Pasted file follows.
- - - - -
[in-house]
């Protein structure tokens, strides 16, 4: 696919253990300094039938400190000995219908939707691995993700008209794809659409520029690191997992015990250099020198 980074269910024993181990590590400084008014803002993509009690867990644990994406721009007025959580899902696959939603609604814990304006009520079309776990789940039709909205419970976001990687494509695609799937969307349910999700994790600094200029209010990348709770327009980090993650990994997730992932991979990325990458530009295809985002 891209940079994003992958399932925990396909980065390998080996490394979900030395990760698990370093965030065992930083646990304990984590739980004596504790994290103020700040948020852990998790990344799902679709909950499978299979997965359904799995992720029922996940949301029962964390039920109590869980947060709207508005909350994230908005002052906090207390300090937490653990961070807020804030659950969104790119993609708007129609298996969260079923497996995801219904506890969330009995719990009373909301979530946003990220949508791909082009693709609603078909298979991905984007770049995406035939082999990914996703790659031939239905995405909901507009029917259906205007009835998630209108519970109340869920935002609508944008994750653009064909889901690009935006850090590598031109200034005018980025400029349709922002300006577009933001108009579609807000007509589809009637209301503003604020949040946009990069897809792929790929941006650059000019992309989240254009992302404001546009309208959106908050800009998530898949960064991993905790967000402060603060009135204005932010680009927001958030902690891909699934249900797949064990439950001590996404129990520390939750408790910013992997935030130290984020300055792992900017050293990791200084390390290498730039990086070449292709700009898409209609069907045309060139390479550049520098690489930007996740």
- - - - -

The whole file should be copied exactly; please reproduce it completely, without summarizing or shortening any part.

[in-house]
């Protein structure tokens, strides 16, 4: 696919253990300094039938400190000995219908939707691995993700008209794809659409520029690191997992015990250099020198 980074269910024993181990590590400084008014803002993509009690867990644990994406721009007025959580899902696959939603609604814990304006009520079309776990789940039709909205419970976001990687494509695609799937969307349910999700994790600094200029209010990348709770327009980090993650990994997730992932991979990325990458530009295809985002 891209940079994003992958399932925990396909980065390998080996490394979900030395990760698990370093965030065992930083646990304990984590739980004596504790994290103020700040948020852990998790990344799902679709909950499978299979997965359904799995992720029922996940949301029962964390039920109590869980947060709207508005909350994230908005002052906090207390300090937490653990961070807020804030659950969104790119993609708007129609298996969260079923497996995801219904506890969330009995719990009373909301979530946003990220949508791909082009693709609603078909298979991905984007770049995406035939082999990914996703790659031939239905995405909901507009029917259906205007009835998630209108519970109340869920935002609508944008994750653009064909889901690009935006850090590598031109200034005018980025400029349709922002300006577009933001108009579609807000007509589809009637209301503003604020949040946009990069897809792929790929941006650059000019992309989240254009992302404001546009309208959106908050800009998530898949960064991993905790967000402060603060009135204005932010680009927001958030902690891909699934249900797949064990439950001590996404129990520390939750408790910013992997935030130290984020300055792992900017050293990791200084390390290498730039990086070449292709700009898409209609069907045309060139390479550049520098690489930007996740």